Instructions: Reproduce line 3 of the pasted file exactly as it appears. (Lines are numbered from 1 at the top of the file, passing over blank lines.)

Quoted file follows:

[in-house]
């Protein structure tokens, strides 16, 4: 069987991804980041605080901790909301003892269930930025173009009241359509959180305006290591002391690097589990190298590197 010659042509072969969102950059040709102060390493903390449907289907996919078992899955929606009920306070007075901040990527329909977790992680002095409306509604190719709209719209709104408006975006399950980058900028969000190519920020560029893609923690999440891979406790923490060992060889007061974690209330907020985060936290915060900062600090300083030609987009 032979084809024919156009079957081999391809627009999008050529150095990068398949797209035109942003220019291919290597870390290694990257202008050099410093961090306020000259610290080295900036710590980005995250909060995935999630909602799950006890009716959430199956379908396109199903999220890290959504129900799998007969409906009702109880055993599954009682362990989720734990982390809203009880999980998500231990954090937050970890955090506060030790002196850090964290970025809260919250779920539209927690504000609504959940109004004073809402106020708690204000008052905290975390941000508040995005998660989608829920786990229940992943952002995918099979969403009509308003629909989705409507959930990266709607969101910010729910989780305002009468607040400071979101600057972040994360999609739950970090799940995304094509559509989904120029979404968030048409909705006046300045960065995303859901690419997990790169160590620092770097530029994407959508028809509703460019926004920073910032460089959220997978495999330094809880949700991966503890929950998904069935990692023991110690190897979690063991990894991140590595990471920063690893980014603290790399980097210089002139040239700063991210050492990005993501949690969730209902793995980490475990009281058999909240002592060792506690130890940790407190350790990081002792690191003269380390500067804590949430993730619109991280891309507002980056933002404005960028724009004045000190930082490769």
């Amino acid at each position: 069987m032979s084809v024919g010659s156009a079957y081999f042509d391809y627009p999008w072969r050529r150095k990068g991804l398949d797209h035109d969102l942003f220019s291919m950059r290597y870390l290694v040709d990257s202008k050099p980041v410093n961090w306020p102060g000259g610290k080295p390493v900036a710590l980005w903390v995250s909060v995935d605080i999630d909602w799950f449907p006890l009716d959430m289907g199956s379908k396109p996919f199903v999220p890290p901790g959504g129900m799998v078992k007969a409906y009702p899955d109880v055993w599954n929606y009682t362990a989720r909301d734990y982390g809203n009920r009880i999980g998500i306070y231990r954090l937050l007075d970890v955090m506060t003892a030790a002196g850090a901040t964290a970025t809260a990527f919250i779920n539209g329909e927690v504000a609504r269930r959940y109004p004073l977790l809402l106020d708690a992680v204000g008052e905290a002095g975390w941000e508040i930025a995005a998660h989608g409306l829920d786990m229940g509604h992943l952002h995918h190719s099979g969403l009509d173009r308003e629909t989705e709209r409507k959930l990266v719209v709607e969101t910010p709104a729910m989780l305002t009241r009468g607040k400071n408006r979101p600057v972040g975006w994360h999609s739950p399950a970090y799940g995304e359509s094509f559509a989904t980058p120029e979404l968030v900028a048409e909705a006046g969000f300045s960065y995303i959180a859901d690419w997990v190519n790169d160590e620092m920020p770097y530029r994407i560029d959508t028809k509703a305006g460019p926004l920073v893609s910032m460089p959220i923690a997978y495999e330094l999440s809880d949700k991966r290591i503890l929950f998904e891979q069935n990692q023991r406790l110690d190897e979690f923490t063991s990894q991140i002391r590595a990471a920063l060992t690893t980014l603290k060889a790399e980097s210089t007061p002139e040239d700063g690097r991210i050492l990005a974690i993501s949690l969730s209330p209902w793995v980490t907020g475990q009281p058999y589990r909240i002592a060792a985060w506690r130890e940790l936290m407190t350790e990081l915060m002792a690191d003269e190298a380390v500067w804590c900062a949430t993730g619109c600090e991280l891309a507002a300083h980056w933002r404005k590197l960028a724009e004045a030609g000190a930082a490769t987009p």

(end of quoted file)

């Amino acid at each position: 069987m032979s084809v024919g010659s156009a079957y081999f042509d391809y627009p999008w072969r050529r150095k990068g991804l398949d797209h035109d969102l942003f220019s291919m950059r290597y870390l290694v040709d990257s202008k050099p980041v410093n961090w306020p102060g000259g610290k080295p390493v900036a710590l980005w903390v995250s909060v995935d605080i999630d909602w799950f449907p006890l009716d959430m289907g199956s379908k396109p996919f199903v999220p890290p901790g959504g129900m799998v078992k007969a409906y009702p899955d109880v055993w599954n929606y009682t362990a989720r909301d734990y982390g809203n009920r009880i999980g998500i306070y231990r954090l937050l007075d970890v955090m506060t003892a030790a002196g850090a901040t964290a970025t809260a990527f919250i779920n539209g329909e927690v504000a609504r269930r959940y109004p004073l977790l809402l106020d708690a992680v204000g008052e905290a002095g975390w941000e508040i930025a995005a998660h989608g409306l829920d786990m229940g509604h992943l952002h995918h190719s099979g969403l009509d173009r308003e629909t989705e709209r409507k959930l990266v719209v709607e969101t910010p709104a729910m989780l305002t009241r009468g607040k400071n408006r979101p600057v972040g975006w994360h999609s739950p399950a970090y799940g995304e359509s094509f559509a989904t980058p120029e979404l968030v900028a048409e909705a006046g969000f300045s960065y995303i959180a859901d690419w997990v190519n790169d160590e620092m920020p770097y530029r994407i560029d959508t028809k509703a305006g460019p926004l920073v893609s910032m460089p959220i923690a997978y495999e330094l999440s809880d949700k991966r290591i503890l929950f998904e891979q069935n990692q023991r406790l110690d190897e979690f923490t063991s990894q991140i002391r590595a990471a920063l060992t690893t980014l603290k060889a790399e980097s210089t007061p002139e040239d700063g690097r991210i050492l990005a974690i993501s949690l969730s209330p209902w793995v980490t907020g475990q009281p058999y589990r909240i002592a060792a985060w506690r130890e940790l936290m407190t350790e990081l915060m002792a690191d003269e190298a380390v500067w804590c900062a949430t993730g619109c600090e991280l891309a507002a300083h980056w933002r404005k590197l960028a724009e004045a030609g000190a930082a490769t987009p």